How to troubleshoot client master connections?

Issue

Client master cannot be connected with the CJOC instance

Environment

  • CloudBees Operations Center (CJOC)
  • CloudBees Jenkins Enterprise (CJE)

Resolution

These are the steps you should follow to understand why your client master doesn’t connect correctly with the CJOC instance.

[CJOC] Ensure that Jenkins URL is correctly set-up

In the CJOC instance ensure that under Manage Jenkins -> Configure System the Jenkins URL is the right one. In case CJOC is accessible from a F5 or an ha-proxy ensure that this is correctly configure to forward the packages to CJOC from an external machine.

[CJOC] Ensure that a JNLP port is configured

In the CJOC instance ensure that under Manage Jenkins -> Configure Global security a JNLP port is configured. If your CJOC instance is running behind a F5 or ha-proxy then a fixed port is required. In any case, a fixed JNLP port is recommended.

[CJE] Ensure that the JNLP port is different

In the CJE instance ensure that under Manage Jenkins -> Configure Global security if a JNLP port is configured it is different from the one configured in CJOC. In any case, a fixed JNLP port is recommended.
Note: Use a different JNLP port for each of the CJE instances connected to the CJOC.

[CJE] Check the HTTP Proxy configuration

Go to $CJE_URL > Manage Jenkins > Plugin Manager > Advanced tab > HTTP Proxy Configuration section and check if there is any Server and Port configured. In the case they have been set up, FQN of the URL (without the port) must be included into No Proxy Host field.

Note: Alternatively, No Proxy Host can be configured by the JAVA property http.nonProxyHosts of the CJE instance.

[CJE] Check if CJOC instance is reachable through HTTP/(S)

In case you have access to the groovy console you need to go to http:///script and run:

def url = new URL("http://<CJOC_URL>/");
def connection = url.openConnection();
println("Response Headers");
println("================");
for (def e in connection.getHeaderFields()) {
  println("${e.key}: ${e.value}");
}
println("\nResponse status: HTTP/${connection.responseCode}\n");

Note: Possible expected responses status are:

  • Response status: HTTP/200 (OK)
  • Response status: HTTP/403 (*Forbidden*) is due to the CJOC Security Option is enabled and it is also expected.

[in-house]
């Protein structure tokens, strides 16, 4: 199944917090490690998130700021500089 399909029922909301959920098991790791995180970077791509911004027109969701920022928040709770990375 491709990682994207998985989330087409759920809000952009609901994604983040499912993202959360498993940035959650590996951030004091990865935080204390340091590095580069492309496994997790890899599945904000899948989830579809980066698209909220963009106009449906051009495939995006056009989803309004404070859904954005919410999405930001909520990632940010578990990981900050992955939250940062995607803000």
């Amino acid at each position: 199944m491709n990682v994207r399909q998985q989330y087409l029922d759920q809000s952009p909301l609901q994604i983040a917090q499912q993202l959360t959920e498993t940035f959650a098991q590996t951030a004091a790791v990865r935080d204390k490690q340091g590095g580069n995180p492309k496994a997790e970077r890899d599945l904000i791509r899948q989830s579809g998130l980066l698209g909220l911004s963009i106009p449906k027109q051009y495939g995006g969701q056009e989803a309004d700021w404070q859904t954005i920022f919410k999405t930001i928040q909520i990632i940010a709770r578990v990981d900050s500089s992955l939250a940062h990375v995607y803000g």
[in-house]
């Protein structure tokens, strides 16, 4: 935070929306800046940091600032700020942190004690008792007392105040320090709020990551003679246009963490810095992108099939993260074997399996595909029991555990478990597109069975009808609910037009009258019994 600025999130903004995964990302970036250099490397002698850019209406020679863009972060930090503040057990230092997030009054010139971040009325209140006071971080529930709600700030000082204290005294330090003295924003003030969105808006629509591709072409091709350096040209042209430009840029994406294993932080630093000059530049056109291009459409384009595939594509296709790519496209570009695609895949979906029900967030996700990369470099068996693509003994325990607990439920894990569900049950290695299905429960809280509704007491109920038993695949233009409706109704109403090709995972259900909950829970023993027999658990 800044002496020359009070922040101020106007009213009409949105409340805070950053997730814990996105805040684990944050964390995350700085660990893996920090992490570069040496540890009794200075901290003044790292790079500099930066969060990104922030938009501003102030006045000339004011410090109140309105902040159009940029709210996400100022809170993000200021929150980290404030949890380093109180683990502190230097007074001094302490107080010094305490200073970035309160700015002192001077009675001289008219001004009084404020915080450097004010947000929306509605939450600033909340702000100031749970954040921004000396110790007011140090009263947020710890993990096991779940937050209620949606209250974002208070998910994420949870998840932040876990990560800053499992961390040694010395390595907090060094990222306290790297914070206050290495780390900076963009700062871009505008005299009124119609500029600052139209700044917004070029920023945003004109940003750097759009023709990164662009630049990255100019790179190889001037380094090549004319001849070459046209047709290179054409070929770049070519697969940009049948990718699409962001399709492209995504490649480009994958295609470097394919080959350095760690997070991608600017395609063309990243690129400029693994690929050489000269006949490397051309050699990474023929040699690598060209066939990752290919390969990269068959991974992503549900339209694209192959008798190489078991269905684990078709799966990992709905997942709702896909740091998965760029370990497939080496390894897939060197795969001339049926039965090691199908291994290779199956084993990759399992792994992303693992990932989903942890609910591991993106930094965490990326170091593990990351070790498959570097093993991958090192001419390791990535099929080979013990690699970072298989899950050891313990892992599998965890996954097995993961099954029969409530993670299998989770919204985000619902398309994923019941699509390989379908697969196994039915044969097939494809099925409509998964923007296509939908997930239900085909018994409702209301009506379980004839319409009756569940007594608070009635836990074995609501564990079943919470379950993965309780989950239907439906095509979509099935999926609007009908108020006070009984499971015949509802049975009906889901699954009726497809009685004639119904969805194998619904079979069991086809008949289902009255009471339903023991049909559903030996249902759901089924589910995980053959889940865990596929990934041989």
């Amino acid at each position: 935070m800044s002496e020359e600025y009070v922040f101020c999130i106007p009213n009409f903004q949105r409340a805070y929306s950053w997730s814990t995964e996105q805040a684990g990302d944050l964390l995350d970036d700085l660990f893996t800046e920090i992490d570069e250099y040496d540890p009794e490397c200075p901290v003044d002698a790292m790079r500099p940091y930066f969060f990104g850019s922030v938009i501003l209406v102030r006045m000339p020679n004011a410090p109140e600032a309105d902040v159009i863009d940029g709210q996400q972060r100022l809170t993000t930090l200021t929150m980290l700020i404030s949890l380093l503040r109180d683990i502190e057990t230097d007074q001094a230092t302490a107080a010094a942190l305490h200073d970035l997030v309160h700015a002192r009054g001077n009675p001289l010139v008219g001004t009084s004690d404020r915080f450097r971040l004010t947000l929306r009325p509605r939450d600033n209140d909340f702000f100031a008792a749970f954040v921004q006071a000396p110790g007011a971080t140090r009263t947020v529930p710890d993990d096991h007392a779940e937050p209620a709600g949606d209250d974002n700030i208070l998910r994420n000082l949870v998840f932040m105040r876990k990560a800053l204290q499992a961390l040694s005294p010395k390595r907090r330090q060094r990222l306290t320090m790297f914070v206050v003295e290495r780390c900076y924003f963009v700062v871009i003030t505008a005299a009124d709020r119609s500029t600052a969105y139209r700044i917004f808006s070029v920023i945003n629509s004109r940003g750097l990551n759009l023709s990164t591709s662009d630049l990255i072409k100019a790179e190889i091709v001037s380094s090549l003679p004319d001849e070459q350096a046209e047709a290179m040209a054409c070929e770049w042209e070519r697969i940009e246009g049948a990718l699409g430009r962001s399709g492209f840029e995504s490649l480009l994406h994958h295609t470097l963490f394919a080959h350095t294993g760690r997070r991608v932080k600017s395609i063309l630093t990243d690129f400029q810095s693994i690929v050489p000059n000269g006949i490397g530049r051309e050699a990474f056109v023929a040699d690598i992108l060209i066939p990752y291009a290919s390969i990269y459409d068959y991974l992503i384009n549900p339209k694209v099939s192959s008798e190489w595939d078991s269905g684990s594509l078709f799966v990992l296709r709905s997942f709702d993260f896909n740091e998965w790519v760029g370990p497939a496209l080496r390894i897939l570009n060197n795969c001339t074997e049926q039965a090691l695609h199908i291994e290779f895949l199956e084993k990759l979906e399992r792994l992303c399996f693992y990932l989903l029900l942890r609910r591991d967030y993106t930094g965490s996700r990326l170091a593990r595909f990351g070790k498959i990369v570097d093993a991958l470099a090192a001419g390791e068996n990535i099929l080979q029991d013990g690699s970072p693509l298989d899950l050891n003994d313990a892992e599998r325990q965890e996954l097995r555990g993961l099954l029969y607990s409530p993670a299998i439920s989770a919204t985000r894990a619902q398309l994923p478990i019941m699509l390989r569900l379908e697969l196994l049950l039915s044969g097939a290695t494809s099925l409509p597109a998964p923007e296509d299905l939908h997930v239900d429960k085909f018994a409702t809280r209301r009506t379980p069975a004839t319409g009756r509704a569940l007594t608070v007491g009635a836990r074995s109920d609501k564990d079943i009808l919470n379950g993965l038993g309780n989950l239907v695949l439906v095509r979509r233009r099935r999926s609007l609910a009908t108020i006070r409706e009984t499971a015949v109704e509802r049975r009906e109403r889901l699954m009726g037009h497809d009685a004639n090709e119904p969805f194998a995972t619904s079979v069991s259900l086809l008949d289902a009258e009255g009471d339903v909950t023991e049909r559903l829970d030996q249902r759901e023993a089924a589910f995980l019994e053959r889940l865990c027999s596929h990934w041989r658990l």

That gives hints as to what the JVM proxy config is doing

In case you don’t have access to the Groovy console, then need to perform the curl command as explained on the sub-sections below:

CJE is not a TLS end-point

From the CJE instance perform curl -I -v http://<CJOC_INSTANCE>/

  • Check if the JNLP port is exposed

CJE is a TLS end-point

From the CJE instance perform curl -I -v --insecure https://<CJOC_INSTANCE>/

[CJE] Check if CJOC instance JNLP port is open for CJE

From the CJE instance perform telnet <CJOC_IP_ADDRESS> <CJOC_JNLP_PORT>

[CJE] Check if CJOC can answer to CJE instance through jenkins-cli

In the CJE instance download http/(s)://<CJOC_URL>/jnlpJars/jenkins-cli.jar. Then, on the client master execute the following command - depending if CJOC is or not a TLS end-point - to see if it is correctly executed.
As an example, for Linux OS: wget http/(s)://<CJOC_URL>/jnlpJars/jenkins-cli.jar

[CJE] CJOC is not a TLS end-point

From client master execute:

java -jar jenkins-cli.jar -s http://<CJOC_URL>/ --username=<USERNAME> --password=<PASSWORD> help

[CJE] CJOC is a TLS end-point

From client master execute:

java -Djavax.net.ssl.trustStore=<PATH_TO_CACERTS> -jar jenkins-cli.jar -s http://<CJOC_URL>/ --username=<USERNAME> --password=<PASSWORD> help

In case you are running behind a F5 or an ha-proxy

Ensure that:

  1. The F5 is using raw tcp mode for the CLI port
  2. The F5 is not doing any funky keep-alive stuff on the F5
  3. the F5 is not doing any round robin on the CLI port

[CJOC] In case your CJOC instance is a TLS end-point

Notice that this is not needed in case you are running oc-server 1.7.17+ / 1.8.5+ and oc-client 1.7.6+ / 1.8.5+

In those cases, you ensure that the Jenkins Location for CJOC is configured as an URL using https and then add the certs to the global security settings on CJOC. Once you do that, CJOC will generate connection details with the cert embedded and the clients will connect using that cert

For the rest of the cases:

If the CJOC instance is deployed on a TLS end-point, you must import the SSL certificate in the Java Keystore of the Client Master. In case the Client Master is deployed on a Tomcat web container, you might need to tell what keystore Jenkins is using. This should verify that Tomcat is using the correct keystore.
If it is not in the standard location ( $JAVA_HOME/jre/lib/security/cacerts), add it as part of the Java arguments:

-Djavax.net.ssl.keyStore=$TOMCAT_LOCATION/cacert
-Djavax.net.ssl.keyStorePassword=password

Check the following KB article for mor information:

The following are possible troubleshooting checks:

Ensure that the certificates are correctly imported in both CJOC and client master.

keytool -keystore /$JRE_HOME/lib/security/cacerts -v -list
  • The cacert file should have user read permission. This user read permission is the OS’s file system permission and the user is the OS user that Jenkins’s JVM is running.

What should I attach in a CloudBees support ticket in case client master cannot be tied to a CJOC instance?

  • Support bundles from both CJOC and CJE
  • Output of [CJE] Check if CJOC instance is reachable through HTTP/(S)
  • Output of [CJE] Check if CJOC instance JNLP port is open for CJE
  • Output of [CJE] Check if CJOC can answer to CJE instance
  • If CJOC is a TLS end-point output of keytool -keystore /$JRE_HOME/lib/security/cacerts -v -list from both CJOC and client master
  • Quick diagram of your environment so CloudBees can understand your achitecture
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